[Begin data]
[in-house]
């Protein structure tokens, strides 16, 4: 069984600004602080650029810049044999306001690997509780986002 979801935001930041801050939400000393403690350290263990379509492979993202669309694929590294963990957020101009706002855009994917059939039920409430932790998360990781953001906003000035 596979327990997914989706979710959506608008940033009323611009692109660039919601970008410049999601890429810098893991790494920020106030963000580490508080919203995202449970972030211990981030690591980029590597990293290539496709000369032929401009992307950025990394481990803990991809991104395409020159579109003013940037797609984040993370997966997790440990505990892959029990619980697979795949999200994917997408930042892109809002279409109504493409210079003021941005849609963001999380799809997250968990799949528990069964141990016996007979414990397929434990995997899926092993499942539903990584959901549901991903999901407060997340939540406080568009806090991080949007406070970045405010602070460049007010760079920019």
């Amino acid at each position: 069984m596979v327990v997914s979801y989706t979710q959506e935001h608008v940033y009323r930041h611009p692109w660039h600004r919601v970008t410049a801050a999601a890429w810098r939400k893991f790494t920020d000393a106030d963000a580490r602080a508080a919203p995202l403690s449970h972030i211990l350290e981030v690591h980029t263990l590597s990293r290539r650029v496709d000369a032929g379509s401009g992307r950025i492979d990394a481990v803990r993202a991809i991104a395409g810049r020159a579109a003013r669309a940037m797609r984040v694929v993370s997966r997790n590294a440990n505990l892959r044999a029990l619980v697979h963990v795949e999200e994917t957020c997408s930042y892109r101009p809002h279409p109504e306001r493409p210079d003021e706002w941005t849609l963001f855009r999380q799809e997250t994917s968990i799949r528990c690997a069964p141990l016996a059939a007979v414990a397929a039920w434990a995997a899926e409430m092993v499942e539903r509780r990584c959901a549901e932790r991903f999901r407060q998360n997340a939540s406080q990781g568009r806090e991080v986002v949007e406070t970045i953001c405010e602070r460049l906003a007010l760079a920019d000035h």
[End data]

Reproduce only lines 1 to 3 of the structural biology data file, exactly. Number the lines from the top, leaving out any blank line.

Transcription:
[in-house]
């Protein structure tokens, strides 16, 4: 069984600004602080650029810049044999306001690997509780986002 979801935001930041801050939400000393403690350290263990379509492979993202669309694929590294963990957020101009706002855009994917059939039920409430932790998360990781953001906003000035 596979327990997914989706979710959506608008940033009323611009692109660039919601970008410049999601890429810098893991790494920020106030963000580490508080919203995202449970972030211990981030690591980029590597990293290539496709000369032929401009992307950025990394481990803990991809991104395409020159579109003013940037797609984040993370997966997790440990505990892959029990619980697979795949999200994917997408930042892109809002279409109504493409210079003021941005849609963001999380799809997250968990799949528990069964141990016996007979414990397929434990995997899926092993499942539903990584959901549901991903999901407060997340939540406080568009806090991080949007406070970045405010602070460049007010760079920019």
């Amino acid at each position: 069984m596979v327990v997914s979801y989706t979710q959506e935001h608008v940033y009323r930041h611009p692109w660039h600004r919601v970008t410049a801050a999601a890429w810098r939400k893991f790494t920020d000393a106030d963000a580490r602080a508080a919203p995202l403690s449970h972030i211990l350290e981030v690591h980029t263990l590597s990293r290539r650029v496709d000369a032929g379509s401009g992307r950025i492979d990394a481990v803990r993202a991809i991104a395409g810049r020159a579109a003013r669309a940037m797609r984040v694929v993370s997966r997790n590294a440990n505990l892959r044999a029990l619980v697979h963990v795949e999200e994917t957020c997408s930042y892109r101009p809002h279409p109504e306001r493409p210079d003021e706002w941005t849609l963001f855009r999380q799809e997250t994917s968990i799949r528990c690997a069964p141990l016996a059939a007979v414990a397929a039920w434990a995997a899926e409430m092993v499942e539903r509780r990584c959901a549901e932790r991903f999901r407060q998360n997340a939540s406080q990781g568009r806090e991080v986002v949007e406070t970045i953001c405010e602070r460049l906003a007010l760079a920019d000035h």